My eating disorder began with a bathing suit.
As much as I love advocating online for others with eating disorders, I hate telling my own story. My story makes me feel self-conscious, namely because it sounds stupid to say “it started with a bathing suit.”
But I’m not going to lie: a bikini is where it all began for me. A bikini is the reason I struggle with food, may always struggle with food and have yet to beat my struggles with food.
Here are the who, what, when, where and why of how orthorexia and compensatory-exercise bulimia snuck their way into my life, and took over my mind, body and spirit.
When I was a freshman in high school, I got my first “real” (i.e. non-middle school) boyfriend. At the same time, I took my first school trip to Disney World, which meant swimming in a pool with 100+ of my closest classmates. To me, this occasion was my “debut” as a woman: a chance to show off my summer glow-up before high school. So, naturally, I needed to buy and wear a bikini for the first time.
Combined with the raging hormones and angst of my teen years, it was the perfect storm. I developed an unhealthy obsession with getting flat abs before our class trip. The way I imagined it, I would only need to restrict myself for a month or so — until it was time to put on that bikini and make a splash in Orlando.
If only my journey through diet culture had been so short-lived….
My self-esteem issues continually worsened as so-called friends made comments like, “Guys don’t like you because you’re intimidating.” I depended on my boyfriend for continual reassurance, and got angry and snappish when he couldn’t provide the love I was seeking — love I sought in all the wrong places.
Soon after I started exercising and dieting, I discovered Blogilates. Founded by Cassey Ho (who has since admitted to struggling with orthorexia herself), Blogilates is a YouTube channel and lifestyle guide dedicated to high-intensity Pilates interval workouts.
Cassey, who was training for a bikini competition at the time I discovered her videos, shared the meal plan she used to “slim down” and “tone her abs” before the competition. On the meal plan, the only seasonings allowed were a squeeze of lemon. The only proteins allowed were bland chicken or fish — tofu, if you were vegan. All vegetables needed to be steamed, not baked or fried. Most importantly, white carbs must be avoided — at all costs!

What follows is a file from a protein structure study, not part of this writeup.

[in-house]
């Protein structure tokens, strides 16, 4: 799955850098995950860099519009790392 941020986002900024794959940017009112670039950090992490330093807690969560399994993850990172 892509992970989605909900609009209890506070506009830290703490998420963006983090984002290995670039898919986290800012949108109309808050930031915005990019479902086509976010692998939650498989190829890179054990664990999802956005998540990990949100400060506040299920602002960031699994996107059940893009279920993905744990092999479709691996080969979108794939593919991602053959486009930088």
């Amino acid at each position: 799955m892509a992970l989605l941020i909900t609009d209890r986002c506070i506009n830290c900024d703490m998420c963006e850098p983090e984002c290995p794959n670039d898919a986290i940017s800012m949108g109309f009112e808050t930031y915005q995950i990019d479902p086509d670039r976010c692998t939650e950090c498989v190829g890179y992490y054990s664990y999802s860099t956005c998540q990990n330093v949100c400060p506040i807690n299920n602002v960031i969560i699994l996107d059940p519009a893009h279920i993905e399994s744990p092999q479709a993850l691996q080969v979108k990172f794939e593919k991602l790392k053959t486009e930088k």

The Blogilates diet plan wasn’t sustainable or realistic, yet I beat myself up when I couldn’t stick to it. (And while what I said was true — that Cassey admitted to orthorexic patterns — she continues to promote low-carb diets and juice cleanses on her channel today.)
Becoming frustrated, I needed a new fitness guru to turn to. On Pinterest, I started to pin new workouts and diet plans like crazy, still looking for The One. I had whole boards dedicated to #fitspo and #thinspo, in addition to exercises for every part of the body. Finally, I found Tone It Up: a YouTube fitness channel run by trainers Katrina Scott and Karena Dawn.
In the interest of full disclosure, I am still a follower of Tone It Up today. It has its problems — sayings like “eat lean, clean and green” and body transformation photos come to mind — but the girls also promote self-love, self-care and body positivity on their fitness journey. Now that I’m further along on my recovery journey, I can be a conscious consumer of fitness content and discern what’s diet culture messaging and what isn’t.
However, at the time I first discovered Tone It Up, the channel lacked the nuances of the present-day TIU — and I lacked the insight to filter out the BS. K&K’s most popular selling point bore the name Bikini Series and implied that women could “spot-tone” their least favorite body parts (even if they couldn’t “spot-lose” weight).
I worked along to the TIU girls every day for months, using their videos to tone up while I performed cardio to their specifications. I claimed to love running at the time, going on three-to-five mile runs every day on my dad’s treadmill. Sometimes, I ran until my chest literally hurt, or until I got dizziness, nausea or even diarrhea from pushing myself too hard. (Newsflash: that isn’t normal, no matter what I told myself at the time.)
During that time, my diet-du-jour was substituting “healthy” ingredients for “unhealthy ones:” protein powders for flour in brownies, avocados for butter in muffins and so on. Unsurprisingly, I developed a black and white view of food. I imagined a color-coding system in my head as I inspected the contents of our fridge: green meant good, red meant bad. But to me, there was no such thing as a yellow light. There was no in-between.
Finally, over Christmas break, my body had its revenge for the months of torture I had put it through.